See you on Tuesnight! – It’s bound to happen
See you on Tuesnight!
«See you on Tuesnight!» –sometimes I exclaim, when talking with my friends– «Otherwise on Saturnight, if you like it better».
Why am I not used to utter the word “day”? Well, to tell the tooth… Oh bloody hell, I’ve made a pronunciation mistake! So I think I’m going to repeat from the beginning: well, to tell the truth I’m Dracula, the Transylvanian Earl. A few years ago I lived in New York and had, as my home, that famous skyscraper called the Vampire State Building. But now that I’ve settled in England, I want to become a very British Nosferatu and therefore to be respectful of all the local traditions, including the most important: drinking a cup of tea, with just a drop of blood, every morning at five o’clock.
It’s bound to happen
For many a long year Hell has been only a barren and dusty landscape. Satan has gone from there and set up on Earth, abandoning the old haunts.
Hell is empty, quite snuffed out, the revelry of sins and punishment is no more. Now, the perfection of Evil resides on Earth.
The photofit of wickedness is characterised by a pair of hooked horns, sunglasses and a glad sneer.
The devils love fire as much as they loved Hell and seek to recreate their fire-raising and roasting natural habitat: having liberally scattered petrol on trees, buildings, cars, men, news-stands, stalls, neckties, lasagne, countrymen, psychologists and socks, they fling lighted matches and ignite violent explosions. But mainly bleeding burns. And immense, glittering, white-hot blazes!
«How beautiful!», exclaim the excited demons. And meanwhile the world burns away, covered by sores of flames.
«Hurrah!», they rejoice. And, so as not to be dazzled, they watch the flames through dark lenses whilst exchanging smug smiles and cheerfully shaking their horns.
«Ah, magnificent: what a wonderful blaze!», and they kiss each other’s faces as a viscous sweat caused by the huge pyre that the Earth is fast becoming rolls slowly down their cheeks.
The versatile perversion of these callous monsters knows no bounds. It is cynical and pitiless. Not knowing quite where to put the lost souls, for instance, they crucify them with big, rusty nails on the mountain rocks. Which they use as convenient footholds when they go on little “keep fit” climbing excursions in the Alps. And thus the athletic, rock-climbing demons hoist themselves up the peaks, clinging tightly (if need be) to the arms, legs and heads of the poor pierced and hanging spirits.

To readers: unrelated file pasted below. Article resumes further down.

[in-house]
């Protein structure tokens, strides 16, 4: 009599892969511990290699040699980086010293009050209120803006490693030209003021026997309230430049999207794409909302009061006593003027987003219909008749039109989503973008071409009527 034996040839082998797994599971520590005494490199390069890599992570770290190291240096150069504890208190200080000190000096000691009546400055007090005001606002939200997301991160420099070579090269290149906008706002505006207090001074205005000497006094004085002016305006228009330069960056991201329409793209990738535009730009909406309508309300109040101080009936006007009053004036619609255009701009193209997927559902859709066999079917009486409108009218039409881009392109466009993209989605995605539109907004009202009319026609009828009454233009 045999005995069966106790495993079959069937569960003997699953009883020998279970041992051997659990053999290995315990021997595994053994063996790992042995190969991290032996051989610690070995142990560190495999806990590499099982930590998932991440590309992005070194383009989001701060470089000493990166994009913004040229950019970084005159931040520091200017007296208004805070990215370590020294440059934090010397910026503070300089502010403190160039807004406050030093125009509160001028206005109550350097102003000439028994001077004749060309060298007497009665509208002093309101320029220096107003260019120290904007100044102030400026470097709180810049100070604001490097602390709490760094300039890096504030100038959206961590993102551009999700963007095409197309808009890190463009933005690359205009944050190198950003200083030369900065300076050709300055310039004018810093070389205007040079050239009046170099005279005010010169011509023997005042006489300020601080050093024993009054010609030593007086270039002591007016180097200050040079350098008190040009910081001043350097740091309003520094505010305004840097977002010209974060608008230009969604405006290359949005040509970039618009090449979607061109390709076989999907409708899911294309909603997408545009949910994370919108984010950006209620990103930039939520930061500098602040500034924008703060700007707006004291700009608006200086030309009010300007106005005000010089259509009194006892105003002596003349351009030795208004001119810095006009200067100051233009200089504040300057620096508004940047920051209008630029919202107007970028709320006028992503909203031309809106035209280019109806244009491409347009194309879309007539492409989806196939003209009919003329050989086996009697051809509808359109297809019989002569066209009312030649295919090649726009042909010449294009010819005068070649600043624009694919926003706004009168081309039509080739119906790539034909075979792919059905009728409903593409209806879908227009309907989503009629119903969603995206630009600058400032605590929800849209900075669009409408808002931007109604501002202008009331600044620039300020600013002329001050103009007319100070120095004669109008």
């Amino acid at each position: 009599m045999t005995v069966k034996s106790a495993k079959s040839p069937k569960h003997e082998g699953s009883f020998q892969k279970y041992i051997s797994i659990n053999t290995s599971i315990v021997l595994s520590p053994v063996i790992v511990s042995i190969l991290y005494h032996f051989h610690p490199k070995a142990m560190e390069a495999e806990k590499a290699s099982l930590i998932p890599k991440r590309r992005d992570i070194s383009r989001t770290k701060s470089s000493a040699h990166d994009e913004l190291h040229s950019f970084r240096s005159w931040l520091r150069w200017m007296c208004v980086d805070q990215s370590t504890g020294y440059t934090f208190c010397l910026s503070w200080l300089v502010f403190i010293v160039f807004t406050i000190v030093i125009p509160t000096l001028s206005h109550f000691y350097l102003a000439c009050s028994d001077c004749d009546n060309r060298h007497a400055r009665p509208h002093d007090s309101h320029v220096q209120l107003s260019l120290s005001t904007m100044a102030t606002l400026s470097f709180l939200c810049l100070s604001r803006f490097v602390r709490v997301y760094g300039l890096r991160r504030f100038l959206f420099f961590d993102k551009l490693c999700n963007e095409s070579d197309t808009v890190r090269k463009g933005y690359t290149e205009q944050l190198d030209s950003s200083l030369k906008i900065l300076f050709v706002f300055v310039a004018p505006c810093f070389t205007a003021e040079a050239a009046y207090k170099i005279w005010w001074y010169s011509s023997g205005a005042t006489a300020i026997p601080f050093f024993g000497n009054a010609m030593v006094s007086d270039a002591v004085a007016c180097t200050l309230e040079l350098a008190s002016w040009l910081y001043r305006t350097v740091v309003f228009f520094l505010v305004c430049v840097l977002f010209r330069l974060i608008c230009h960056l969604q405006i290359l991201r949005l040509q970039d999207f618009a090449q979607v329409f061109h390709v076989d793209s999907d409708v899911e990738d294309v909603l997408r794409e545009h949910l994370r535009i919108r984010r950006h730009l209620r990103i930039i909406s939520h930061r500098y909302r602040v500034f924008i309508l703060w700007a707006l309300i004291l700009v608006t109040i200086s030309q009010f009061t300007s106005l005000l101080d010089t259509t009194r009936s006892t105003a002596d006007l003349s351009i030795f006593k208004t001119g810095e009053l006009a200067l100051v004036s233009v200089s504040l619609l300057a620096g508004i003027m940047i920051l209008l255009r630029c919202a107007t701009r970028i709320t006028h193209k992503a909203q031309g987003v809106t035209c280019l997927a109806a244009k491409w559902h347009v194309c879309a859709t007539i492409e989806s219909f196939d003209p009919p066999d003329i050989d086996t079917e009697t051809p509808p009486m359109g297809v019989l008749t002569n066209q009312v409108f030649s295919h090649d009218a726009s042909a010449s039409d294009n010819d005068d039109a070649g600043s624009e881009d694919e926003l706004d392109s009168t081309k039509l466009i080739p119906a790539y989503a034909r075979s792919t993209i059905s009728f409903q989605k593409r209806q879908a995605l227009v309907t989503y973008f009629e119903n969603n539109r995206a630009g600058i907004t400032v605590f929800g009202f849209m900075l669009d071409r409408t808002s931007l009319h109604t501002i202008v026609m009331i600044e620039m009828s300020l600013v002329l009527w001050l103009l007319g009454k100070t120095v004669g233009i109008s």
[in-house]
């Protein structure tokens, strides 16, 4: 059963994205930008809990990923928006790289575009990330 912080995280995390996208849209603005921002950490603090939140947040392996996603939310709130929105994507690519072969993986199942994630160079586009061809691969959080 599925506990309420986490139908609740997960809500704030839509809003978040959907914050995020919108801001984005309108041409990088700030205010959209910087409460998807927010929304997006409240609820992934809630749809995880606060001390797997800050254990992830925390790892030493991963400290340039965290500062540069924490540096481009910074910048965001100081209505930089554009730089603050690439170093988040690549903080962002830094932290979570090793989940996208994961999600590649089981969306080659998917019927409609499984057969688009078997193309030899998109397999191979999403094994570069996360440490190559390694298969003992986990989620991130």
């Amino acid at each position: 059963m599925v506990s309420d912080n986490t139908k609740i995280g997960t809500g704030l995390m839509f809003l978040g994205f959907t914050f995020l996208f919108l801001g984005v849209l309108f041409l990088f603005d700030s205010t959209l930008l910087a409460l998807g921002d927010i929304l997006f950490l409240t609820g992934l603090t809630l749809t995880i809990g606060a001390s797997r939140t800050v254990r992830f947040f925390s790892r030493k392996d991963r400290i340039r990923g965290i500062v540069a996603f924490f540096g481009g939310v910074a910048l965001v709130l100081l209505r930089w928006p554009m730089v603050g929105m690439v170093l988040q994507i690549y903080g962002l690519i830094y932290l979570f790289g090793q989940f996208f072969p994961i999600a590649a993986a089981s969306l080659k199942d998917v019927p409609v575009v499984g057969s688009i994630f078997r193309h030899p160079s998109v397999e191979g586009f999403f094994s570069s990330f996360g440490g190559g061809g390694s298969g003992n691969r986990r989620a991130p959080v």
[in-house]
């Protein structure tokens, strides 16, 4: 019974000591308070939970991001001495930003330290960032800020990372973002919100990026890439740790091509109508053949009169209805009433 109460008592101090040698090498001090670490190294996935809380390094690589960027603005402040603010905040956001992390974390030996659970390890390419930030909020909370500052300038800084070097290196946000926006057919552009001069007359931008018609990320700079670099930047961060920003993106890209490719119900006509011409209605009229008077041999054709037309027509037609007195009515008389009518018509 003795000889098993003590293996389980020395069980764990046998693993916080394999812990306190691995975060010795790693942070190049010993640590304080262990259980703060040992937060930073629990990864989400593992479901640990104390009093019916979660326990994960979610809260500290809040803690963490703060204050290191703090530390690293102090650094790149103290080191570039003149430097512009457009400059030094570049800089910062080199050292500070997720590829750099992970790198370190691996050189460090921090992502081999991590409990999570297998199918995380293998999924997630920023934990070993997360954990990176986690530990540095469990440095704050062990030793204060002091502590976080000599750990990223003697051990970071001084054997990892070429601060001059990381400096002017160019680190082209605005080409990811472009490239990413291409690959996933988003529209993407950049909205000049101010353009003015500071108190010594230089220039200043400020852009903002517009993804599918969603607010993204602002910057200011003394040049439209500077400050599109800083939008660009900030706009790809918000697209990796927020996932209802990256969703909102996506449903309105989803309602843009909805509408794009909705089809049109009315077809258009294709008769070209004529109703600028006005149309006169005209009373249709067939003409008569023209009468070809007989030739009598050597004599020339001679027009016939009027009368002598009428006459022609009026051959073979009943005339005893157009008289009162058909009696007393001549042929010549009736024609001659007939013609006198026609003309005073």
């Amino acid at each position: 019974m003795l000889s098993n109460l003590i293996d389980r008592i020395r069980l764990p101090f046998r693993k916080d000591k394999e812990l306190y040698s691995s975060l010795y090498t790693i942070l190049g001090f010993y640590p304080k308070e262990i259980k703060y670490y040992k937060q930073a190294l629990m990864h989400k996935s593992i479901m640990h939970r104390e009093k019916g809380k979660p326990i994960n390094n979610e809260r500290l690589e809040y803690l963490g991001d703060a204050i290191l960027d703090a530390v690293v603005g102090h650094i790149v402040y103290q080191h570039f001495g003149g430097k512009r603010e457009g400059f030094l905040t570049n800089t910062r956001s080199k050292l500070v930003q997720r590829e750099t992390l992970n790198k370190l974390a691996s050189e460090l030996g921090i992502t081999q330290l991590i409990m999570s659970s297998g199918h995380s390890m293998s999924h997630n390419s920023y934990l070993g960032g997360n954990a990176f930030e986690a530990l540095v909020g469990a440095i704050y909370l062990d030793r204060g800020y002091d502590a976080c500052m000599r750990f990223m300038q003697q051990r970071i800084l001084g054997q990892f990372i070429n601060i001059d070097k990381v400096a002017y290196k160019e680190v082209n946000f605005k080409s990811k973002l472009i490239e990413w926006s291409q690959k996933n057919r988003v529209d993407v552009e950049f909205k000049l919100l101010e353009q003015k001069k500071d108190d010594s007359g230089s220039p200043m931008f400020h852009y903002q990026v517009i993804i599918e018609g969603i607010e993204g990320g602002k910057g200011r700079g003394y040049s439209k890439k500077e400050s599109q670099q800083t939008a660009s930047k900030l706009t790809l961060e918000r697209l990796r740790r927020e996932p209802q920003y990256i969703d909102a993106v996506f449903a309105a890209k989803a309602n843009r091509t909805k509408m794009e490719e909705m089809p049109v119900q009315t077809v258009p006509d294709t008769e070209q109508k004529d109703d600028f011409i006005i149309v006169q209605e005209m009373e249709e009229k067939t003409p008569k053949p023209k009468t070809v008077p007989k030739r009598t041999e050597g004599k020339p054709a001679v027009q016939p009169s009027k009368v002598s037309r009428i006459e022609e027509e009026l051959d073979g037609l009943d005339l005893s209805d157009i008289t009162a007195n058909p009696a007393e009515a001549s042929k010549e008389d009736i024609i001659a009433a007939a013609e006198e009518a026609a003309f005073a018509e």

As for the cities and villages, now inhabited by the few survivors fleeing from the global beacon which the world is gradually turning into, they are invaded by singular demons equipped with driving licences. They can be seen, sprightly and self-assured, at the wheel of curious small vans towing uncovered and cramped trailers crammed with sinning souls who resemble nothing so much as fragmented storm clouds. They groan with unending pain in the confined space that crushes them unrelentingly. They are so squashed and squeezed that some of them burst. And forthwith all the evil they have done before dying spills out from their torn and tattered ethereal bodies. We’re talking about (oh, horrendous thing) a treacherous liquid that gushes and spurts, in the guise of slimy blood, with the same epileptic violence of lightning and which, in spite its drab colour and malformation, diffuses a fragrant aroma: temptation.
The licensed demons drive around the villages and cities, wafting this perfidious perfume on the breeze simply to upset the nostrils of the still-living. All the while creating an unforeseen but inevitable jam of heavy traffic. Sometimes Satan himself remains imprisoned within the unmoving queues. At the wheel of his private truck (as the king of devils he has claimed for himself a bigger van in which to take the souls for a spin), he looks out of the window and rejoices in the triumph of Evil: as far as the eye can see are demons igniting fires and wreaking havoc and men succumbing to temptation. Jovial and content he gives vent to his enthusiasm by honking the horn and, when the traffic starts moving, he doesn’t neglect to run over a pedestrian, just to round things off with a cruel and self-satisfying conclusion.
Thus, for centuries, Hell has been an empty landscape, where the term “empty” means “barren and dusty”.
From out of the ashes of the eternal flames, forever extinguished, now rise up the monasteries of migrant monks. These days the peace required for spiritual exercises is to be found only in Hell, hence the brothers have decided to move their liturgical household effects there, into the abandoned bedlams. Where they pass their days clothed in the monastic habit, clinging on to the hope in their hearts… and to sweet, ineffectual prayer.
(Translated from Italian by Victoria Gay Blanchard)